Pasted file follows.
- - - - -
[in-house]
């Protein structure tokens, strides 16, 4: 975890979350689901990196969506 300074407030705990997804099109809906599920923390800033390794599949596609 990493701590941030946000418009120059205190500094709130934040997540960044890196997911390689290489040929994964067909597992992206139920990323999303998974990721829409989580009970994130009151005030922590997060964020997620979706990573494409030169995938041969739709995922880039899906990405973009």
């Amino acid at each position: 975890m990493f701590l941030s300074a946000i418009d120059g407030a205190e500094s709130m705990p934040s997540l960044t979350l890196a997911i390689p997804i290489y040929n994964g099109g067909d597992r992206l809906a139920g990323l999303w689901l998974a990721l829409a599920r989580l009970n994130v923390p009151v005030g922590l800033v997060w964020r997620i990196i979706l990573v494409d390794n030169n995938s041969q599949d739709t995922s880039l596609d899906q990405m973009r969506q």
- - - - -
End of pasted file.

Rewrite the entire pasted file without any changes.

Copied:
[in-house]
């Protein structure tokens, strides 16, 4: 975890979350689901990196969506 300074407030705990997804099109809906599920923390800033390794599949596609 990493701590941030946000418009120059205190500094709130934040997540960044890196997911390689290489040929994964067909597992992206139920990323999303998974990721829409989580009970994130009151005030922590997060964020997620979706990573494409030169995938041969739709995922880039899906990405973009």
């Amino acid at each position: 975890m990493f701590l941030s300074a946000i418009d120059g407030a205190e500094s709130m705990p934040s997540l960044t979350l890196a997911i390689p997804i290489y040929n994964g099109g067909d597992r992206l809906a139920g990323l999303w689901l998974a990721l829409a599920r989580l009970n994130v923390p009151v005030g922590l800033v997060w964020r997620i990196i979706l990573v494409d390794n030169n995938s041969q599949d739709t995922s880039l596609d899906q990405m973009r969506q």